My friend Maryse called me the other day with a question, she said, about her daughter Laurie-Maude, who is in the same grade as my daughter Caroline. It was Korea Day at school, she said, and Laurie-Maude wanted to dress as an Otter. “How do Otter’s dress?” Maryse wanted to know.
At least, that’s what I thought she said. Maryse is French Canadian, from Montreal, and it’s sometimes hard to understand certain words she says, particularly over the telephone. Nevertheless, that’s what I encoded: “Laurie-Maude wants to dress as an Otter for Korea Day.”
And as one part of my brain was struggling to decipher what else she might have meant, another part set to work trying to recall an otter: What does an otter look like? Is that the one with a flat tail? Or tiny front paws? Like a meerkat? Like a beaver?
Then it occurred to me: Why is Laurie-Made, who is Chinese by birth and both Canadian and American by nationality, honoring Korea Day… when my own daughter, who is not Korean, either, hasn’t breathed a word of it? And, further, what do otters have to do with Korea?
Wait a sec—the first sliver of light peeks over the horizon!—Maryse is asking about Career Day, not Korea Day! And Laurie-Maude doesn’t want to be an Otter, she wants to dress as an Author, because she is one of the best 10-year-old writers I know. The sun hangs full and buttery in the cloudless sky.
I grew up quiet and nervous, the youngest by far in an extended family with a wicked sense of humor and a tendency to unleash it on each other. As the smallest, I was at best the mascot of the family, the one cute and clueless and in the dark, as if I really did live inside a giant padded suit. At worst, my tendency to cry easily made me the natural butt of jokes. In truth, my collection of parents, siblings, aunts, uncles and cousins could have easily been the most mild and benign unit that ever lived—although they weren’t—and I still would have been reserved and guarded. Some things just are.
As I grew older, I did my best to mask that extreme sensitivity in various ways, but friends—often inadvertently—poked at it regardless. So I spent much of my childhood embarrassed in one way or another. Sometimes, I understood exactly why the joke was on me, and sometimes I only suspected that it was—which was, in a way, worse. And sometimes I was embarrassed for no good reason at all, other than judging myself obtuse, simple-minded, imperceptive. A lifetime of feeling out of the loop will do that to you.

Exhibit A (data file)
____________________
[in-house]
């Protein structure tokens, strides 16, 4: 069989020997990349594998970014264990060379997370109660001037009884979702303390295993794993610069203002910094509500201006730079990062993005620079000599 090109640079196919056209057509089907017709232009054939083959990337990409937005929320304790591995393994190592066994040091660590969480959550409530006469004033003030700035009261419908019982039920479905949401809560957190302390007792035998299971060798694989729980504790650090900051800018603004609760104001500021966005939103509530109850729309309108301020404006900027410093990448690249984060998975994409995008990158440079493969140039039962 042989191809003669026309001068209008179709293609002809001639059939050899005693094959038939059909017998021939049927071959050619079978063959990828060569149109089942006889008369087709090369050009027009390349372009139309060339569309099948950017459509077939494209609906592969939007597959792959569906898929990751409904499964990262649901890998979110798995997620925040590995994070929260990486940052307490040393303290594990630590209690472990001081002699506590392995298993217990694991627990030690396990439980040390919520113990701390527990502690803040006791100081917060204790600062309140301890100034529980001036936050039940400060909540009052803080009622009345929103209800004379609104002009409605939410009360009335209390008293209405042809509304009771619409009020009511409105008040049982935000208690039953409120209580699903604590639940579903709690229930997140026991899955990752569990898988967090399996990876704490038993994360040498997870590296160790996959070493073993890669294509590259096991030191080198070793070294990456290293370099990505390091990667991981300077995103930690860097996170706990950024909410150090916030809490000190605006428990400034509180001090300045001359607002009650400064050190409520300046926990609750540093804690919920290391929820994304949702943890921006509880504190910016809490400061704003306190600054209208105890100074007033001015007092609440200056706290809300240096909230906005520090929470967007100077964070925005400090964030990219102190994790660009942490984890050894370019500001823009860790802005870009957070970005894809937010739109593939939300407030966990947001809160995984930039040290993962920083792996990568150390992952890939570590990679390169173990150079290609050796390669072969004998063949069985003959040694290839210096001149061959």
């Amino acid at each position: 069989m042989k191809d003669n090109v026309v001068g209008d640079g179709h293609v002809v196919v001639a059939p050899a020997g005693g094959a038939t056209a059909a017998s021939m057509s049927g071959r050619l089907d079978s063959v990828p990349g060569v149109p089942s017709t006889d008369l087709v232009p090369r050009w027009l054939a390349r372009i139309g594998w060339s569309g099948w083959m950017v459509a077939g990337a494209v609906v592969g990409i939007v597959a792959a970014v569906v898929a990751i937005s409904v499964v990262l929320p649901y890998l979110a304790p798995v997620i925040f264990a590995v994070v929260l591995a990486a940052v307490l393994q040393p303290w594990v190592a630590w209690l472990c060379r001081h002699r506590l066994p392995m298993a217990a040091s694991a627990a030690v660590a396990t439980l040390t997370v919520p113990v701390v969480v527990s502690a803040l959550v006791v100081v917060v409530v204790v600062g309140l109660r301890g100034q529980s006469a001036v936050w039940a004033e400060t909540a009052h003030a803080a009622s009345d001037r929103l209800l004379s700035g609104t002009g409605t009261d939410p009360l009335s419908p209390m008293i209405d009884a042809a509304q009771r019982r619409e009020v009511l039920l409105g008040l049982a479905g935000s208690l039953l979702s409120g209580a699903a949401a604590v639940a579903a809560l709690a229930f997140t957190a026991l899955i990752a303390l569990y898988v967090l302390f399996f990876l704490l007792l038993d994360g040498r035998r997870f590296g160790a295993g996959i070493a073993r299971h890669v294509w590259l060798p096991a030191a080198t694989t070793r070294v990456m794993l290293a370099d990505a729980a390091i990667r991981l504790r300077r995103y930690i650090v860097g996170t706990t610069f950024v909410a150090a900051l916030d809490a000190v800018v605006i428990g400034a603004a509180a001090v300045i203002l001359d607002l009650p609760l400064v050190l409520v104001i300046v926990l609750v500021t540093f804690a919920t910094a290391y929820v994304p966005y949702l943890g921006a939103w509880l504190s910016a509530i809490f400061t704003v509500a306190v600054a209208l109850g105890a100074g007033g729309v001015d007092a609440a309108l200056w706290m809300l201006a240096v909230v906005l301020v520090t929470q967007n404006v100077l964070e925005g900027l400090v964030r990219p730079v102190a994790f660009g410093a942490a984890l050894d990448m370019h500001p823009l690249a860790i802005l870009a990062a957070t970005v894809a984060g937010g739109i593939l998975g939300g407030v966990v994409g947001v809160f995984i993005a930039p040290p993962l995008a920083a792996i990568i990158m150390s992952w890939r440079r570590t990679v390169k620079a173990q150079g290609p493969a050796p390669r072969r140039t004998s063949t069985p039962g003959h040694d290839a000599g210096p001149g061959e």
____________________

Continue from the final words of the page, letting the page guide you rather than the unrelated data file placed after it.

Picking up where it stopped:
Which is why now, on the phone with Maryse, I’m suddenly embarrassed, and then I’m embarrassed that I’m embarrassed. And for whom? Not for her—because she has an easy laugh and an open nature. She doesn’t take herself—or her mistakes—too seriously, and she brushes it off whenever she butchers a word, or she asks plaintively, “How do you say it…?”
Instead, I’m embarrassed for myself, because of some perceived lacking, for an inability to understand what Maryse was actually saying. Because of my general inability to lighten up and laugh easily.
Later, I called Maryse back and told her jokingly, “You know what Laurie-Maude should carry? A fifth of scotch, or something else to take the edge off the pain. Writers lead miserable lives.”
She laughed with me and then said, “Well, I’ll do it and then blame it on you, because what do I know? I’m foreign!”
If only we could all laugh as such, inside our alien skin.